Can copper, gold save towns near Mount St. Helens?
This story originally appeared on KUOW/EarthFix.
Mining operations almost always touch off environmental opposition.
So, when there’s talk of an open-pit mine in the shadow of one of America’s most active volcanoes, in a place where heavy rains can slough toxic mine waste into rivers, controversy is bound to tinge the conversation.
That’s the case in southwest Washington, where the Forest Service has given a Canadian company permission to explore for gold and copper near Mount St. Helens.
Opponents say this is the worst possible place to have an open-pit mining operation. They’re worried it could spell disaster for municipal drinking water and imperiled steelhead. The Forest Service and the company say those fears are premature.
But there are many who would welcome a new extractive industry to a place where timber no longer flexes the economic muscle it once did. Thirty miles from the potential mine location is the town of Morton, Washington, which was once a booming logging town. Now, it’s hard to find a job there.
That lack of employment is shaping the conversation about the potential mine.
“We’re for it. We need work out here for our people,” Shirley Rothleutner said during a shopping trip to the Morton Country Market.
“It would probably be a good thing because it would bring revenue back into the town,” agreed another local Margaret Fyfe. “It’s basically either the grocery store or the bank. Everybody else has pretty much moved out of the area to go and find jobs.”
Others are worried about the potential costs.
“There’s poisons that come out of the mines,” said Philip Veal, a local resident and veteran whose military career exposed him to the impact of mining in other parts of the country. “And they devastate the trees, and that’s what we’re up here in Washington and Oregon for.”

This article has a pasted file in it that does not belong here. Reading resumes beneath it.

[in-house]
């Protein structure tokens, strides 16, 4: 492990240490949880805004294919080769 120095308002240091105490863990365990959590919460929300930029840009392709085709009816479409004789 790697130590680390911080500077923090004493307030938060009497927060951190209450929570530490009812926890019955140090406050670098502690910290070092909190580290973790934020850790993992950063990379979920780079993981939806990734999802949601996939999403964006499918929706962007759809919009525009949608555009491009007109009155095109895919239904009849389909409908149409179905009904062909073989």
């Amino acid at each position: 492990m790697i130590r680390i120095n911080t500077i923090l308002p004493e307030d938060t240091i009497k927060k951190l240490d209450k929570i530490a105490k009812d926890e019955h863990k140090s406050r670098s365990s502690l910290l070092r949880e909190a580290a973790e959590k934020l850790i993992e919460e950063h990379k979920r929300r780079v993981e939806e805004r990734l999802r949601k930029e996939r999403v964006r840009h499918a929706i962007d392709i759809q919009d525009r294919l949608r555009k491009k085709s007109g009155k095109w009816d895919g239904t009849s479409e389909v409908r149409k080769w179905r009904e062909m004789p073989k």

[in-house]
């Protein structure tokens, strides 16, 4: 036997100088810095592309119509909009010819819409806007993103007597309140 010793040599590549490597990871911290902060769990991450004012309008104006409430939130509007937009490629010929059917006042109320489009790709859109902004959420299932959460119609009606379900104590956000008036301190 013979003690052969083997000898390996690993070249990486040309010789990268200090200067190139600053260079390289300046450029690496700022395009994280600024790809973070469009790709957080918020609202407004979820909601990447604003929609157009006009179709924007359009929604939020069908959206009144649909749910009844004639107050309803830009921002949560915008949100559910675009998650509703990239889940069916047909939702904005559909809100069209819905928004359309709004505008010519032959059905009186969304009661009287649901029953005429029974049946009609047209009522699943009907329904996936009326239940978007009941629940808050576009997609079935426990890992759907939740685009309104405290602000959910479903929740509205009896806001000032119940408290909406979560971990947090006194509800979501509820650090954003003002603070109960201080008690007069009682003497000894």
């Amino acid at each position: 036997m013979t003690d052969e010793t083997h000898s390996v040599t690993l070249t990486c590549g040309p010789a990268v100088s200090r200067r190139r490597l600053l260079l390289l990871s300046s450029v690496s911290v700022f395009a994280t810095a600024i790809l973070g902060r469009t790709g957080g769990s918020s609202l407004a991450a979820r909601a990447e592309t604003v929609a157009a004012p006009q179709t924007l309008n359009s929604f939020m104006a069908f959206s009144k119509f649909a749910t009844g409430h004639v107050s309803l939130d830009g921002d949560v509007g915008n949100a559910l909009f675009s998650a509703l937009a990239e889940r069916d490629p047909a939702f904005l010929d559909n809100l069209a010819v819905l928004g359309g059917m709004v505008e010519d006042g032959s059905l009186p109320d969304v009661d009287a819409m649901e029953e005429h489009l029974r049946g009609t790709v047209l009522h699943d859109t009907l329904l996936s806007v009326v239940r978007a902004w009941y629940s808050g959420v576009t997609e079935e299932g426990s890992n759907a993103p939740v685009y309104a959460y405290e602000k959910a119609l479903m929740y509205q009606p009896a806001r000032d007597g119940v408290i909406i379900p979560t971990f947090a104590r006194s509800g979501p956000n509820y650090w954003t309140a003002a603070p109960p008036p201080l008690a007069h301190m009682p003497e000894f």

In 2011, the Forest Service allowed the Canadian company Ascot Resources to drill 11 holes in the Green River Valley of the Gifford Pinchot National Forest. The company found enough minerals to keep exploring, so it submitted a proposal to drill 64 holes over 900 acres, to check if there’s enough copper and gold to justify a full-scale mine.
“All that we’re trying to achieve here is the very first step on the ladder to letting the people of Washington know whether they have a significant copper deposit within their community,” says Bob Evans, an Ascot Resources executive.
In late August, the Forest Service gave the company permission to drill those additional holes, and now the public has until Oct. 4 to weigh in.
The Wilderness Society just named the Green River Valley one of the 15 places in the U.S. it considers “too wild to drill” — in part because of the Green River, which feeds into the Cowlitz River.
Steve Jones fishes that river. He says it’s too important to the conservation of threatened steelhead to allow a mine to threaten their survival.
“I mean, we’re under court order to try and restore this species,” Jones says. “Why would we want to degrade a river where fisheries managers have said there’s a real high-quality gene bank we need to conserve? So why would we put a mine beside that?”
Jones points to a 2014 disaster at a gold and copper mine in British Columbia. It involved a dam holding back tailings — toxic waste from the mine. The dam broke, and the tailings rushed into nearby lakes and creeks.
Jones is worried about having a tailings dam 12 miles from the crater of the most active volcano in the Pacific Northwest and upstream of the drinking water for two cities.
And, besides the volcano, there’s the region’s abundant rain to consider.
“We have so much more water in this part of the world,” says David Chambers, a mining expert at the Center for Science and Public Participation. “With all the water on and in the tailings when the dam failed (in BC in 2014) — and the water didn’t really have anything to do with the failure—but, once it failed, the water had a lot to do with the damage.”
Jones and his allies are fighting mineral exploration in part because they’re worried that finding gold and copper would make it hard to put the brakes on a potential mine.
But Gar Abbas, the district ranger for the Gifford Pinchot National Forest’s Cowlitz Valley, says that argument is wrong: mining exploration doesn’t automatically lead to mining.
“There’s a picture of a large open-pit mine being proposed here, and that is a false picture at this time,” he says.
Back on the Cowlitz, Jones lands a cutthroat trout. He brings it to shallow water to show me before pulling the hook out of its mouth and letting it swim away.
Jones says outdoor recreation could be the future of Morton’s economy.
And, if the Forest Service doesn’t change its mind about the exploration permit, he says he and other opponents are ready to take the question back to the courts.